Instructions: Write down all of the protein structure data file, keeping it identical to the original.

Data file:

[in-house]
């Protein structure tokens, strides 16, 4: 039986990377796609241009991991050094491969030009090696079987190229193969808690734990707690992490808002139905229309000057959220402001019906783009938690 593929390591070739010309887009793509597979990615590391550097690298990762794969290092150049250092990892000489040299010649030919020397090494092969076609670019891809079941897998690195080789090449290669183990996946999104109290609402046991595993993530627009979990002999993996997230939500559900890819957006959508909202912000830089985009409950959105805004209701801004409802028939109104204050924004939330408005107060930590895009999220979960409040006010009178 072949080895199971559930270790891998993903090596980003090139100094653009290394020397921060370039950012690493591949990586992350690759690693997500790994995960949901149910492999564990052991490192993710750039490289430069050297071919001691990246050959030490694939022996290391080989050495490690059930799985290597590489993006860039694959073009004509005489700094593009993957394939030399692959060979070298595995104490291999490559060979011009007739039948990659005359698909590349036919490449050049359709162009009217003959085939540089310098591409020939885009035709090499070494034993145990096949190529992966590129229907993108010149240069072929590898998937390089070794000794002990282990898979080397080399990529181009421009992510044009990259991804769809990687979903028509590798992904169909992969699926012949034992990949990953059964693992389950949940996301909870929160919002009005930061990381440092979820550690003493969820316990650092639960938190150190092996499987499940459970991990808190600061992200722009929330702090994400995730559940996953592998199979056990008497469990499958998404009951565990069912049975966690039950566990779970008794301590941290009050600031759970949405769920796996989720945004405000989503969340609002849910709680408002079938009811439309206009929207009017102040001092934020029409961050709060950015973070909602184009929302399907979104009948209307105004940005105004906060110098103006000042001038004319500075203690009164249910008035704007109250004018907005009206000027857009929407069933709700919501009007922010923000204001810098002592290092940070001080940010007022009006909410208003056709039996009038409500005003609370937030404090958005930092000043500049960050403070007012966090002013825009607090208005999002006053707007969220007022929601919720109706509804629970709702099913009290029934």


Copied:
[in-house]
């Protein structure tokens, strides 16, 4: 039986990377796609241009991991050094491969030009090696079987190229193969808690734990707690992490808002139905229309000057959220402001019906783009938690 593929390591070739010309887009793509597979990615590391550097690298990762794969290092150049250092990892000489040299010649030919020397090494092969076609670019891809079941897998690195080789090449290669183990996946999104109290609402046991595993993530627009979990002999993996997230939500559900890819957006959508909202912000830089985009409950959105805004209701801004409802028939109104204050924004939330408005107060930590895009999220979960409040006010009178 072949080895199971559930270790891998993903090596980003090139100094653009290394020397921060370039950012690493591949990586992350690759690693997500790994995960949901149910492999564990052991490192993710750039490289430069050297071919001691990246050959030490694939022996290391080989050495490690059930799985290597590489993006860039694959073009004509005489700094593009993957394939030399692959060979070298595995104490291999490559060979011009007739039948990659005359698909590349036919490449050049359709162009009217003959085939540089310098591409020939885009035709090499070494034993145990096949190529992966590129229907993108010149240069072929590898998937390089070794000794002990282990898979080397080399990529181009421009992510044009990259991804769809990687979903028509590798992904169909992969699926012949034992990949990953059964693992389950949940996301909870929160919002009005930061990381440092979820550690003493969820316990650092639960938190150190092996499987499940459970991990808190600061992200722009929330702090994400995730559940996953592998199979056990008497469990499958998404009951565990069912049975966690039950566990779970008794301590941290009050600031759970949405769920796996989720945004405000989503969340609002849910709680408002079938009811439309206009929207009017102040001092934020029409961050709060950015973070909602184009929302399907979104009948209307105004940005105004906060110098103006000042001038004319500075203690009164249910008035704007109250004018907005009206000027857009929407069933709700919501009007922010923000204001810098002592290092940070001080940010007022009006909410208003056709039996009038409500005003609370937030404090958005930092000043500049960050403070007012966090002013825009607090208005999002006053707007969220007022929601919720109706509804629970709702099913009290029934």